House conservatives, separately, say any narrow plan coming from the Senate is dead in their chamber, where leadership is under pressure to take up a wide-ranging bill from Rep. Bob GoodlatteRobert (Bob) William GoodlatteJordan wants Rosenstein to testify before House Judiciary Committee House Judiciary chair threatens subpoena if DOJ doesn’t supply McCabe memos by Tuesday Rosenstein report gives GOP new ammo against DOJ MORE (R-Va.)

And Rep. Mark MeadowsMark Randall MeadowsHouse Republican threatens to push for Rosenstein impeachment unless he testifies Dems fight to protect Mueller amid Rosenstein rumors Republicans threaten to subpoena Nellie Ohr MORE (R-N.C.), the chairman of the conservative House Freedom Caucus, is warning he could demand an agreement in order to help put up the votes to keep the government funded past Feb. 8.

“If we have a commitment on what we’re going to do on immigration, that moves things along,” he said on the sidelines of the party’s retreat, while also pointing to a demand for more defense spending.

GOP leadership has privately expressed skepticism that the Goodlatte bill has the 218 votes needed to pass. McCarthy pointed to the No. 2 talks as the group most likely to be able to get a deal to Trump’s desk.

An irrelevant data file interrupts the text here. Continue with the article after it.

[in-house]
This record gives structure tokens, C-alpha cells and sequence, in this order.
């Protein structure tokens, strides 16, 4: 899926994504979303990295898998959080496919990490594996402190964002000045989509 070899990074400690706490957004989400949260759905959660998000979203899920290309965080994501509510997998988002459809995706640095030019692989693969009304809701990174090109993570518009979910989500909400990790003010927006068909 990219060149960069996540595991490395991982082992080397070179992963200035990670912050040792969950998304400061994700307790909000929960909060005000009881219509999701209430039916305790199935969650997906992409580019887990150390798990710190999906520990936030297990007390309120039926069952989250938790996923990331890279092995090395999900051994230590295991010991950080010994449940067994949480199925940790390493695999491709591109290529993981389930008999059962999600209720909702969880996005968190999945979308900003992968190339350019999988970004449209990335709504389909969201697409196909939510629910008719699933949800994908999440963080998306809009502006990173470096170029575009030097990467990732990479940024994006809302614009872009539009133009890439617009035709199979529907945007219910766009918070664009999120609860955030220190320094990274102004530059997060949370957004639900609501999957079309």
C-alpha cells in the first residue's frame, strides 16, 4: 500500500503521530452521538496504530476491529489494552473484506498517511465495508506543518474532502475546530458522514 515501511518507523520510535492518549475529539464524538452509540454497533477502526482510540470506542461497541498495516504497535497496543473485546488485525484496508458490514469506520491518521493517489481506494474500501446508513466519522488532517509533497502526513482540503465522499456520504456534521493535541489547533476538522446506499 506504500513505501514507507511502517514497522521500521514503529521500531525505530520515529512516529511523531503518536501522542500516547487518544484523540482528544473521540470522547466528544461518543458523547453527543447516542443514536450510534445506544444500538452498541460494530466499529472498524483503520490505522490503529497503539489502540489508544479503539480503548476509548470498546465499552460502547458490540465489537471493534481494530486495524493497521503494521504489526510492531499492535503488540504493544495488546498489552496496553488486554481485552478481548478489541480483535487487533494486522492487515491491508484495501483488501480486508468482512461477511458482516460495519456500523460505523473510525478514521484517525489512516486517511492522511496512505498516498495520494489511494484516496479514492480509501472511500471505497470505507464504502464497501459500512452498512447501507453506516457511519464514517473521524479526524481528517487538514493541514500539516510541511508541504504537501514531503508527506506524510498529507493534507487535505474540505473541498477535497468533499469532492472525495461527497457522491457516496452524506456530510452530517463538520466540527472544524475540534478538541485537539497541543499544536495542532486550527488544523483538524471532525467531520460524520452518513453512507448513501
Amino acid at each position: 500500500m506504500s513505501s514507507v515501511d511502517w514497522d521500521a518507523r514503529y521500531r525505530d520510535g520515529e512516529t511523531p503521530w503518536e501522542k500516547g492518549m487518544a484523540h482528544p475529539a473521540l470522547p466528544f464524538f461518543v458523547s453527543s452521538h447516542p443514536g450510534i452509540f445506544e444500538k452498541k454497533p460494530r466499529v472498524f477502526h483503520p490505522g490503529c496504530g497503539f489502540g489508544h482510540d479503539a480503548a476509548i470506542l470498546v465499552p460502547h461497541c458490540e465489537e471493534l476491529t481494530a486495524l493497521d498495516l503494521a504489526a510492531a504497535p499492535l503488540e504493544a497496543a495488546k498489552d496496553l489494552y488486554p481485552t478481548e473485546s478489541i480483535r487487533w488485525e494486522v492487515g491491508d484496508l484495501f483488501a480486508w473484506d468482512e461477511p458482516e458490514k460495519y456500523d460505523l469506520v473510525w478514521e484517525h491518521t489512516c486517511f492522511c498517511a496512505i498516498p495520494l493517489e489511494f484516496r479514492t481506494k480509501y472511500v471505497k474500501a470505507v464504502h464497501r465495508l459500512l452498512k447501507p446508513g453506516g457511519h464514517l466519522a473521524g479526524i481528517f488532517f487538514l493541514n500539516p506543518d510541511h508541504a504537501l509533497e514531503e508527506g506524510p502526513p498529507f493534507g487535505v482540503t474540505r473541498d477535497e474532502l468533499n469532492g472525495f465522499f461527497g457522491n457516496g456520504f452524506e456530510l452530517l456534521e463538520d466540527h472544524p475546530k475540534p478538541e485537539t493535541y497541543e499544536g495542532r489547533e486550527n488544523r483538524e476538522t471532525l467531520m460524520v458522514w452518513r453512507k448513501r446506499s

“If something comes out of this group, it's more likely it's law,” he said, compared to “if they want something to just come out of the Senate, and then we can do something in the House and then we go to conference.”

But some Senate Republicans are pushing forward with the idea that the best way to win over the House would be to pass a bill with the support of at least 70 senators.

“I think if the Senate could pass a bill that could get somewhere around 70 votes and the president got behind it, then it would become law,” Sen. Lindsey GrahamLindsey Olin GrahamGOP opens door to holding Kavanaugh committee vote this week Press: Judge Kavanaugh must withdraw Kavanaugh: 'I will not be intimidated into withdrawing' MORE (R-S.C.) told radio host Michael Medved. 

Capito also predicted that the framework put out by the White House was a “marker” and not the end of negotiations. 

“[Trump] knows that’s not going to be the bill that Mitch McConnell puts up on the floor,” she said. “It’s going to more of a consensus kind of bill, I think.”

Scott Wong contributed.